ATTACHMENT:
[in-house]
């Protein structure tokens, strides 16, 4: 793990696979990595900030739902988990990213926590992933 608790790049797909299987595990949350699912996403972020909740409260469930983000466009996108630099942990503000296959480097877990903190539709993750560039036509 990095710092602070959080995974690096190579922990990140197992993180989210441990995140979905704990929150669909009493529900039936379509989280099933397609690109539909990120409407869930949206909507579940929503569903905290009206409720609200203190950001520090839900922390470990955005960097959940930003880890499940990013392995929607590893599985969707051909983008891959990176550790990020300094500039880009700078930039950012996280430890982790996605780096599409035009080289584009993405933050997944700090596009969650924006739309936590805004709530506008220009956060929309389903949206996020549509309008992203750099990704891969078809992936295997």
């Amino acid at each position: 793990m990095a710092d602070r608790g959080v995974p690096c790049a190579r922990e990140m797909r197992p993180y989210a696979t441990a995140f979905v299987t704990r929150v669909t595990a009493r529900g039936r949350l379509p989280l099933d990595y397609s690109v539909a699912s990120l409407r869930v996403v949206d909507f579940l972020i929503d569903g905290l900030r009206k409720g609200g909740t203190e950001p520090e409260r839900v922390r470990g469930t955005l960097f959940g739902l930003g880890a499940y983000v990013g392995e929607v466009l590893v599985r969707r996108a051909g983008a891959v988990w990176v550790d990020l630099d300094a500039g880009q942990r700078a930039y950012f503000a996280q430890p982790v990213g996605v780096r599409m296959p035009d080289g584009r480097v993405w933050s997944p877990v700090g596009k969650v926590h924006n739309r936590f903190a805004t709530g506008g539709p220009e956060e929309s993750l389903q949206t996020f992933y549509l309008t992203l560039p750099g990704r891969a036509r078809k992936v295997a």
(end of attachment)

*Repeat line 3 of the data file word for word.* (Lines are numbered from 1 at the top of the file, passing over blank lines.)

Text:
């Amino acid at each position: 793990m990095a710092d602070r608790g959080v995974p690096c790049a190579r922990e990140m797909r197992p993180y989210a696979t441990a995140f979905v299987t704990r929150v669909t595990a009493r529900g039936r949350l379509p989280l099933d990595y397609s690109v539909a699912s990120l409407r869930v996403v949206d909507f579940l972020i929503d569903g905290l900030r009206k409720g609200g909740t203190e950001p520090e409260r839900v922390r470990g469930t955005l960097f959940g739902l930003g880890a499940y983000v990013g392995e929607v466009l590893v599985r969707r996108a051909g983008a891959v988990w990176v550790d990020l630099d300094a500039g880009q942990r700078a930039y950012f503000a996280q430890p982790v990213g996605v780096r599409m296959p035009d080289g584009r480097v993405w933050s997944p877990v700090g596009k969650v926590h924006n739309r936590f903190a805004t709530g506008g539709p220009e956060e929309s993750l389903q949206t996020f992933y549509l309008t992203l560039p750099g990704r891969a036509r078809k992936v295997a």